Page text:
“Caregivers are going through the same emotional, physical, and financial stress as the individuals that they’re taking care of,” Dr Weddle emphasized.
In 2017, the Cancer Support Community compiled a Cancer Experience Registry, with input from more than 12,000 individuals, including survivors, patients, and caregivers in relation to more than 45 different cancer types.3 Key findings from the survey revealed that >50% of respondents were worried about the future, and 73% did not talk about costs of care with their care team.3
In addition, the vast majority (93%) of survey respondents rated quality of life as a very important factor when weighing treatment options, but only 52% received guidance on long-term side effects of their treatment, and 1 in 5 did not receive information on short-term side effects. Furthermore, 77% of the respondents believed that health insurance would not cover the cost of clinical trial participation.3 Dr Weddle said she found some of these findings “appalling,” in terms of unmet needs of patients and survivors.
HOPA’s Patient Outreach Committee
To address these unmet needs, Dr Weddle said, HOPA created a Patient Outreach Committee, of which she is a member. The committee designed benchmarks based on the 4 strategic goal areas outlined by HOPA—professional development, professional resources and tools, research, and advocacy—and have dedicated this effort toward reaching these benchmarks by the end of 2020.
In the area of professional development, the committee has as a goal establishing 3 new collaborations with patient advocacy organizations between 2018 and 2020.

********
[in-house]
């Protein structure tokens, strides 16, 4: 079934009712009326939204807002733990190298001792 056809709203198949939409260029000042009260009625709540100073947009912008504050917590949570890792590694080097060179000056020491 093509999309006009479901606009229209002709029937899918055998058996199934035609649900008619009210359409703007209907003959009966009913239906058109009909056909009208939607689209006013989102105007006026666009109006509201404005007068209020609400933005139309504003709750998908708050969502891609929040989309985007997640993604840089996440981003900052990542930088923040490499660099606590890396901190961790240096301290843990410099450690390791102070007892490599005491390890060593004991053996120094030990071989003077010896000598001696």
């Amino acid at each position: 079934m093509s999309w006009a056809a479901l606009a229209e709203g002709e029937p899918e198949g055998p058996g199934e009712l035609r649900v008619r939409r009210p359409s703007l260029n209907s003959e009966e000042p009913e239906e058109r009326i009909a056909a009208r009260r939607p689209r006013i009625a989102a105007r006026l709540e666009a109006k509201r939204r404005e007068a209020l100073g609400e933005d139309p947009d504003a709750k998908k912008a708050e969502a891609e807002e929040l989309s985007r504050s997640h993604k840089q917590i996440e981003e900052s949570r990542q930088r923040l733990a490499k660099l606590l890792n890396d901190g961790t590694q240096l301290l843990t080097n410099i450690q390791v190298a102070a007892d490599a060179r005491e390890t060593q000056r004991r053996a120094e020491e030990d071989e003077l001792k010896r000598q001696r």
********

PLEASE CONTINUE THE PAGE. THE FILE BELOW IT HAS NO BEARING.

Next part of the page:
“We are making strides in that area as far as introducing HOPA to other patient outreach groups, seeing how we can contribute to their organizations, and how their organizations can contribute to our membership,” Dr Weddle said.
In the area of research, the committee has set out to create 3 research-focused projects in collaboration with patient advocacy organizations. Through these projects, the committee members hope to further demonstrate the value of the hematology oncology pharmacists. They also plan to create patient- and caregiver-related information on the HOPA website, and to develop tools highlighting the value of the oncology pharmacist–patient relationship. Finally, in the realm of advocacy, they aim to create resources for 3 public awareness campaigns.
Continuing to uncover these types of unmet needs in the community will inform HOPA’s Patient Outreach Committee in their mission to develop high-quality resources and tools, and will put them in a prime position to foster mutually beneficial and long-lasting partnerships, she concluded.
- Shapiro CL. Cancer survivorship. N Engl J Med. 2018;379:2438-2450.
- Shapiro CL, Jacobsen PB, Henderson T, et al. ReCAP: ASCO Core Curriculum for Cancer Survivorship Education. J Oncol Pract. 2016;12:145, e108-e117.
- Cancer Support Community. Insight into the patient experience: cancer experience registry report 2017. www.cancersupportcommunity.org/sites/default/files/uploads/our-research/2017_Report/registry_report_final.pdf. Accessed April 19, 2019.